It’s worth mentioning that, while the food has improved dramatically over the last decade-plus, Stanley restaurants still have their ups and downs.
For the largest selection of groceries, there’s the FIC’s West Store (Ross Rd. and Dean St., tel. 27660), which has also opened a café and a delicatessen. Open early, The Bread Shop (Dean St., tel. 21273) has outstanding fresh bread, pies, pizzas, sausage rolls, sandwiches, and Chilean-style empanadas. Jacs (John St., tel. 21143) offers pastries, cupcakes, and coffee.
There are several good takeaway choices, starting with the Woodbine Café (29 Fitzroy Rd., tel. 22696, 10 a.m.–2 p.m. Tues.–Sat., 6:30–8:30 p.m. Mon., Wed., Fri.) for fish and chips, and Michelle’s Café (2 Philomel St., tel. 21123), which also serves breakfast and lunch.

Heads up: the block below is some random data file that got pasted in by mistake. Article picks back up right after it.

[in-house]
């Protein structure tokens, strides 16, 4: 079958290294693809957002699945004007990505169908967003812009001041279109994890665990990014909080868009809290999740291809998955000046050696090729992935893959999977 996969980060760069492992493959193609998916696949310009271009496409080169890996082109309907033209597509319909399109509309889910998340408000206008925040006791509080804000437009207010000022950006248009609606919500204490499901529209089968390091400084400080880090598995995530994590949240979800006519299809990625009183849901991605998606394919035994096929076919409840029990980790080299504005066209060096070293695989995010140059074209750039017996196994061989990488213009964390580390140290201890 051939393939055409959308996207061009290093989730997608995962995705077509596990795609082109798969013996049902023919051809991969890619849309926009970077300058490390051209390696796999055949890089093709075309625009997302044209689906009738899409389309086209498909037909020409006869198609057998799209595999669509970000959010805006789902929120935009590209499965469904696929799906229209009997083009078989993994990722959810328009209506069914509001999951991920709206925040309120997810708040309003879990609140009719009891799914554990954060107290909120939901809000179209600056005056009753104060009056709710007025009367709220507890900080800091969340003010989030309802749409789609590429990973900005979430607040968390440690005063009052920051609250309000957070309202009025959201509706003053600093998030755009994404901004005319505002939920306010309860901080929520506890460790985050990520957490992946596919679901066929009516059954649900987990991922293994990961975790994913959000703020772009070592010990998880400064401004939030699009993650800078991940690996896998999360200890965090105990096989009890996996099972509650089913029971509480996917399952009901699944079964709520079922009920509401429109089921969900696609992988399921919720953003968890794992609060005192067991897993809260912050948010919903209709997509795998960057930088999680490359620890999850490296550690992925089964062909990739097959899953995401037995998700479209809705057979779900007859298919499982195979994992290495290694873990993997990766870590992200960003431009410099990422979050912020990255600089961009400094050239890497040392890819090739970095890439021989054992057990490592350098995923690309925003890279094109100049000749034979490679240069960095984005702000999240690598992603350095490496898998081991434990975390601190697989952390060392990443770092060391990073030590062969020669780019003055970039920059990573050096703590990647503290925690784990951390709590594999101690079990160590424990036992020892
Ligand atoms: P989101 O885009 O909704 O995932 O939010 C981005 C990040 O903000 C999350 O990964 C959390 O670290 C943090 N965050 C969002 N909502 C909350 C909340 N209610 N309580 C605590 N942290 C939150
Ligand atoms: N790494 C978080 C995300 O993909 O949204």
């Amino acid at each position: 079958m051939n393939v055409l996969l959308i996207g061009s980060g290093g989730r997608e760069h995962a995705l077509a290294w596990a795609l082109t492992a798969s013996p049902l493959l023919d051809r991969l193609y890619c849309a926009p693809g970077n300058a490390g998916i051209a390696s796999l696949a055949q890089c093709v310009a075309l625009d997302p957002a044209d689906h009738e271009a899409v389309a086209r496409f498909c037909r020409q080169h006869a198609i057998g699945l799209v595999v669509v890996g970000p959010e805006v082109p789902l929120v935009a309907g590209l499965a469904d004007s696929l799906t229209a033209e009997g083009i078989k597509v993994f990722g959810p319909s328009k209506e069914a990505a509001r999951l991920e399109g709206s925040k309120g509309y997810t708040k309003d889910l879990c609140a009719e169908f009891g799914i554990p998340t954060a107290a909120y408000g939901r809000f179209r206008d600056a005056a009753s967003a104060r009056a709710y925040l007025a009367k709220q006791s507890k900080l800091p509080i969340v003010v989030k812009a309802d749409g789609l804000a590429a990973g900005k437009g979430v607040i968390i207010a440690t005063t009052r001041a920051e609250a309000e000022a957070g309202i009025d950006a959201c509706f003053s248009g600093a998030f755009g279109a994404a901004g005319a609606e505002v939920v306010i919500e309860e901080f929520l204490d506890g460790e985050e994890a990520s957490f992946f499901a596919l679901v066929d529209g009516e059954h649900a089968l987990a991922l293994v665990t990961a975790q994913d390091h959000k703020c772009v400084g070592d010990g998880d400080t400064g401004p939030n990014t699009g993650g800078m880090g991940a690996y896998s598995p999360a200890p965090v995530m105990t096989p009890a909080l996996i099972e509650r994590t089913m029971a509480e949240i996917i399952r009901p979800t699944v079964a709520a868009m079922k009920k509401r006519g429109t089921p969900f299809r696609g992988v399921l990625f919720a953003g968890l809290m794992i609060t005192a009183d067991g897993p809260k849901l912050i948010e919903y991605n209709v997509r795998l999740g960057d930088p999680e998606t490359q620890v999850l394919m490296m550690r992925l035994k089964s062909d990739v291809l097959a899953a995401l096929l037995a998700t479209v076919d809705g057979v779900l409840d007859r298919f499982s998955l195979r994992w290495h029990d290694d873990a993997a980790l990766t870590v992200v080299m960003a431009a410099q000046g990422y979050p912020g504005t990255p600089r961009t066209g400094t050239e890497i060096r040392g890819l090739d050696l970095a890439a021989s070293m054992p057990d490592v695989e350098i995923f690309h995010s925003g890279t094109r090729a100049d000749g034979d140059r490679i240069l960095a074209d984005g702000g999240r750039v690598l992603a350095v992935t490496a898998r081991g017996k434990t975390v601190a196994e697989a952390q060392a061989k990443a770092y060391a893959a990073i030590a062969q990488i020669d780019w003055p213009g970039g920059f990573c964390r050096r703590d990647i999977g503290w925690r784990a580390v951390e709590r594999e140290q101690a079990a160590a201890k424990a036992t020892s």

Tobacco-free Shorty’s Diner (Snake Hill and Davis St. E., tel. 22855, www.shortys-diner.com, 9 a.m.–8:30 p.m. daily, 9 a.m.–8 p.m. weekends and holidays) has panini and other sandwiches, short orders such as sweet-and-sour chicken (£6), and desserts. It is licensed to serve alcohol with meals.
Deano’s Bar (40 John St., tel. 21296, 10 a.m.–11 p.m. Mon.–Thurs., 10 a.m.–11:30 p.m. Fri.–Sat., noon–10:30 p.m. Sun.) serves pub grub including fish and chips, burgers, and curries and fishcakes.
With a new chef from the United Kingdom, the conservatory restaurant at Malvina House Hotel (3 Ross Rd., tel. 21355) has taken over the top spot among Stanley restaurants, with full meals in the £16 range but also excellent lunch specials for only about £5–6 per entrée. Appetizers include upland goose páté; entrées start with succulent roast lamb in a country where the default option used to be aging mutton. It's popular enough that reservations are advisable for both lunch and dinner.
© Wayne Bernhardson from Moon Argentina, 3rd edition